Listener Email from Julie

I see the difficulty with the tagline however, I also see the connection between present and past. I recently discovered that my mother's family were among the first settlers in Windsor, Connecticut's first town. I moved here from the south and discovered this connection to Connecticut's history after moving here. My heart feels more of an attachment because of this history but it's also caused me to explore more of the state. I totally disagree with the caller that says Connecticut is boring -- I encourage everyone to look more deeply at his/her surroundings. Connecticut is beautiful and my new home. Great show!

Listener Email from B

RE: I Love NY, a lot of what that had going for it was the song. People sang it everywhere. They would even steal the tune and love other things but when using the tune, NY was in their mind.
I think that is a big reason it was a success. I still remember the scenes of the broadway actors singing on broadway.

Listener Email from Matt


Anyone with a hint of sensitivity to the English language can see that this is an awful "tag line."

First, the word "Still." Possibly the longest single-syllable word in English. I mean, when does it even end? It could last forever!

Next, "Revolutionary." A huge, six-syllable behemoth that takes less time to say than it should, but nevertheless contains such a massive range of possibility and reference that in a two word phrase like this it becomes senseless.

Give me a break. Comparing this to the clean, sharp, attractive "I love (Heart) NY" is very unfortunate. The fellow from the group that planned this "tag line," and defends it with long, droll explanations is way off. "Still Revolutionary," sounds like every other embarrassing state advertising line I see in commercials when I stay in hotels somewhere.

Want a hip Connecticut? Check out Ragged Mountain Guides for tons of great rock climbing in Central Connecticut, or The Hartford Denim Company, keeping things weird... It's definitely out there, but this line was broken when it came out of the bag. Stillborn.


A Connecticut Tourist from New York

Listener Email from Jim

I only had a chance to hear half the show today but thanks for taking up the subject. I'm a proud Connecticut native and a veteran advertising practicioner so today's show hit particularly close to home (pun not intended.)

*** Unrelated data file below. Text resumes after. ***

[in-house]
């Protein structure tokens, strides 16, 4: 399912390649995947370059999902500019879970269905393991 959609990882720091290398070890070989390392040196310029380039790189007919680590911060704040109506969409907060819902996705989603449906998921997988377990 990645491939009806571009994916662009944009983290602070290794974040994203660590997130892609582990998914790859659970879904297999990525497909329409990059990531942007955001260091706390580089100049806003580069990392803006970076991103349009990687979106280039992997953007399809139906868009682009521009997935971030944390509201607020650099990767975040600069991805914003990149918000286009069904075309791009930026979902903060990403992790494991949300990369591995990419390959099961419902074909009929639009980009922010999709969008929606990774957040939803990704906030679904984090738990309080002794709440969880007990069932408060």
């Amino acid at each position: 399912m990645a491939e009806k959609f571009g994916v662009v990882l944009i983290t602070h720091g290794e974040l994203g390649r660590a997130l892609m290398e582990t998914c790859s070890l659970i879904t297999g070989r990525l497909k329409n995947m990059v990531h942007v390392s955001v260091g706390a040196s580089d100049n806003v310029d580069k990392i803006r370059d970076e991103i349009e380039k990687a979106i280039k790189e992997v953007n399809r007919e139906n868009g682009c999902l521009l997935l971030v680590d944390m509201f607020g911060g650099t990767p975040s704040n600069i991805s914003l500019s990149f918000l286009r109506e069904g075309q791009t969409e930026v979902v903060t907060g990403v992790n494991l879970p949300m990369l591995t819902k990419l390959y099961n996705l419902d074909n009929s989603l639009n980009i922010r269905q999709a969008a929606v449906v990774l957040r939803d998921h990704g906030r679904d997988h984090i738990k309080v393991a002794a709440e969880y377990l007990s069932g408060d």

I have three points.

First, it is a very positive step in the right direction that we're back out there selling Connecticut. It's generally better to define oneself than to allow oneself to be defined by others.

Second, advertising creative (whether it is print ads or TV spots) is never universally loved by all constituencies so debating what could've been done differently in terms of the message or style is nearly pointless. The production quality was good, not $27 million good, but it is done well.

I was born here in CT. I have spent most of my life here in CT. However, for about 10 years I did live elsewhere --Washington, DC, Baltimore, MD and Richmond, VA (three fantastic places to live.) Even relative to these fantastic places. I still feel that Connecticut is special and a great place to live.

My third point is that the most important aspect of the advertising campaign is that it does accentuate the great physical, cultural and historic assets that we have in Connecticut and it does give residents reasons to be proud of our state. If one reads the comments to Rick Green's post yesterday ('Still BORING!') it is clear that our citizens badly need a positive shot in the arm and reasons to feel good about Connecticut. We'll never be New York or Boston but it doesn't mean we can't still be a great place to live, work and play.

If only we could all appreciate that there are few places in the world as enjoyable to visit and live (especially in the spring, summer and fall seasons) as places like Chester, Essex, Mystic, Stonington, Pomfret, Woodstock, Litchfield, Kent, New Haven, Madison and the list goes on and on.

If all the new ad campaign accomplishes is helping us feel better about State then it will have accomplished an important first step toward a better place for others to visit.